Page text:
The following is from the Johnston County Cooperative Extension Service. For more information, call 919-989-5380.
We have had several phone calls about kudzu bugs congregating on houses and vehicles. Kudzu bugs tend to gather on white or light-colored buildings and vehicles in the fall and can be a nuisance to homeowners. However, we should not blame farmers for this problem.
The kudzu bug, introduced to the United States in 2009, is now found in most North Carolina counties. A true bug roughly the size of a lady beetle, it uses its piercing, sucking mouth parts to rob plants of water and nutrients and can cause significant yield loss.
The kudzu bug is primarily a pest of legumes such as kudzu, wisteria, beans and soybeans. And some growers have observed them feeding on sunflowers. They also seem to like congregating on figs and grapes, but as far as we can tell, they don’t seem to be feeding on these crops. However, this is a new pest, so we don’t yet know all of its hosts, and it might acquire new hosts here in the United States,
Because of the potential reduction in yields from the kudzu bug, the N.C. Cooperative Extension has been educating farmers on scouting techniques and economic thresholds for treating against the bug. For the most part, farmers are doing an excellent job in Johnston County of scouting and controlling kudzu bugs when the threat to crops is greater than the cost of treating.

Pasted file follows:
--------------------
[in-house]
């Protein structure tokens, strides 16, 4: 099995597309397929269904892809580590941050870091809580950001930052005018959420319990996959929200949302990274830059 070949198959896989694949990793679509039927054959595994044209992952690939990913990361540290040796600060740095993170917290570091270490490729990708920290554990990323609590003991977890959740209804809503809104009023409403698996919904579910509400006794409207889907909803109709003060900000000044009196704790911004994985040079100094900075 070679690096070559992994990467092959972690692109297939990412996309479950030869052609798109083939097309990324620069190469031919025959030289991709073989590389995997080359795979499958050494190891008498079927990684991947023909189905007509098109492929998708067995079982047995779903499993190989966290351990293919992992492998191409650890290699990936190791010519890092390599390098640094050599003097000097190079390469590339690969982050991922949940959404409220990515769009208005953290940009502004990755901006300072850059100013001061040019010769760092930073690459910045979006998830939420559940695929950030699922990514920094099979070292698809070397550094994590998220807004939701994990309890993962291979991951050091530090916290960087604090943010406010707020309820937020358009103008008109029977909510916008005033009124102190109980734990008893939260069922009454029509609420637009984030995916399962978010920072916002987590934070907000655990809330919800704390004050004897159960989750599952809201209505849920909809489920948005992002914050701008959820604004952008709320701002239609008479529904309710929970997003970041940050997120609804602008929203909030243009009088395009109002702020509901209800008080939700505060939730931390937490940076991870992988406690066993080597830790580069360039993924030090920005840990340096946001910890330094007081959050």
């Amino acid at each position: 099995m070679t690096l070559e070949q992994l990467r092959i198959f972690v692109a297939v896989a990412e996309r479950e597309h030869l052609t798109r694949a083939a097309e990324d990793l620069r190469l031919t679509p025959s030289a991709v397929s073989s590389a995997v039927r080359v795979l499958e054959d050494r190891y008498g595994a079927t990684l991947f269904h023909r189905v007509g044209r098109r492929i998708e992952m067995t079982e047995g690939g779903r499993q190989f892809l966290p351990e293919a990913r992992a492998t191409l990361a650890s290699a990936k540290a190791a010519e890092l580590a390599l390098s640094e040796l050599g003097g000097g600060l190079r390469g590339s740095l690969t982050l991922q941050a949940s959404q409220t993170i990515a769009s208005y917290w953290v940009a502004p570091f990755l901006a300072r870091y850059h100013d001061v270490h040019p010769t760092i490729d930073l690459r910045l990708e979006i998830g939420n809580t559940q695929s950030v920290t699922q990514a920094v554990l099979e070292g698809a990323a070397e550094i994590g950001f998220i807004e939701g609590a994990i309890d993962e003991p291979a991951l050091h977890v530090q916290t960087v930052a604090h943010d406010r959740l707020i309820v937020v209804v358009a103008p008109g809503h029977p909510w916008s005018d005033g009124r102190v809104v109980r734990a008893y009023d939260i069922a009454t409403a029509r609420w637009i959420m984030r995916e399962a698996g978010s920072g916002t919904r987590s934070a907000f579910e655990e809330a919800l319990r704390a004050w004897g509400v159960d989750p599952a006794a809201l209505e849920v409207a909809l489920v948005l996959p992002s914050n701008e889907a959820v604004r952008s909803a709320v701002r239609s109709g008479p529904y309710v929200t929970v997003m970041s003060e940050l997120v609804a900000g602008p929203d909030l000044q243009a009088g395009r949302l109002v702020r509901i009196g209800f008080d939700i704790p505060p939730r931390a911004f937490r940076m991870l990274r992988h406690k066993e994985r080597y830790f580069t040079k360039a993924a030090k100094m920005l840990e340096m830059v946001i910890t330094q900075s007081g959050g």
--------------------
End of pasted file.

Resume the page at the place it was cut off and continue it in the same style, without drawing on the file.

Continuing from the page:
So why do I have so many on my house? The kudzu bug releases a congregating pheromone that attracts other kudzu bugs to the same area. This pheromone can attract kudzu bugs for miles to an area like the side of your house or your front porch.
Just a few tips to help with the Kudzu bug:
• Cut back any kudzu or wisteria you can.
• Seal cracks and crevices in your home.
• Place screening over possible routes of insect entry into the house.
• Check to make sure screens on windows are well seated and without holes.
• Check to make sure soffit, ridge and gable vents are properly screened.
• Stuff steel wool into openings where screening cannot be used, such as around pipe penetrations.
• Make sure doors establish a tight seal when closed.
• Install door sweeps.
• Clean with soap and water any area inside the house where bugs have appeared.
• Large numbers of bugs should be vacuumed, not sprayed. Use a wet-dry vacuum since the odor will linger in a conventional vacuum cleaner.
• Conventional bug sprays will kill the bugs, but make sure you use one that is safe for plants.
• Avoid squashing the bugs since their residue will leave a stain.
For more information, visit www.ces.ncsu.edu/depts/ent/notes/Urban/kudzubug.htm.